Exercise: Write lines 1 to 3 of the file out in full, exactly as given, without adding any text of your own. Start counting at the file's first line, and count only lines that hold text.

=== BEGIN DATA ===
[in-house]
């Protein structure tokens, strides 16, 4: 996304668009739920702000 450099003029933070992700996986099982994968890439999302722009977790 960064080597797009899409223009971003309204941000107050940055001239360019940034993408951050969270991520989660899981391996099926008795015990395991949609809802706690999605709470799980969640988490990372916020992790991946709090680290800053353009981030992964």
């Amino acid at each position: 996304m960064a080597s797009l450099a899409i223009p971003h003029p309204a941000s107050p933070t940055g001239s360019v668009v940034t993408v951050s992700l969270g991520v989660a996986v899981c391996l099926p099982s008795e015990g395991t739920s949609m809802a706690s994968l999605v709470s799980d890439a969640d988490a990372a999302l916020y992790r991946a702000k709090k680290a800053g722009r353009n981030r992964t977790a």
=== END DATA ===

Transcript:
[in-house]
């Protein structure tokens, strides 16, 4: 996304668009739920702000 450099003029933070992700996986099982994968890439999302722009977790 960064080597797009899409223009971003309204941000107050940055001239360019940034993408951050969270991520989660899981391996099926008795015990395991949609809802706690999605709470799980969640988490990372916020992790991946709090680290800053353009981030992964």
């Amino acid at each position: 996304m960064a080597s797009l450099a899409i223009p971003h003029p309204a941000s107050p933070t940055g001239s360019v668009v940034t993408v951050s992700l969270g991520v989660a996986v899981c391996l099926p099982s008795e015990g395991t739920s949609m809802a706690s994968l999605v709470s799980d890439a969640d988490a990372a999302l916020y992790r991946a702000k709090k680290a800053g722009r353009n981030r992964t977790a």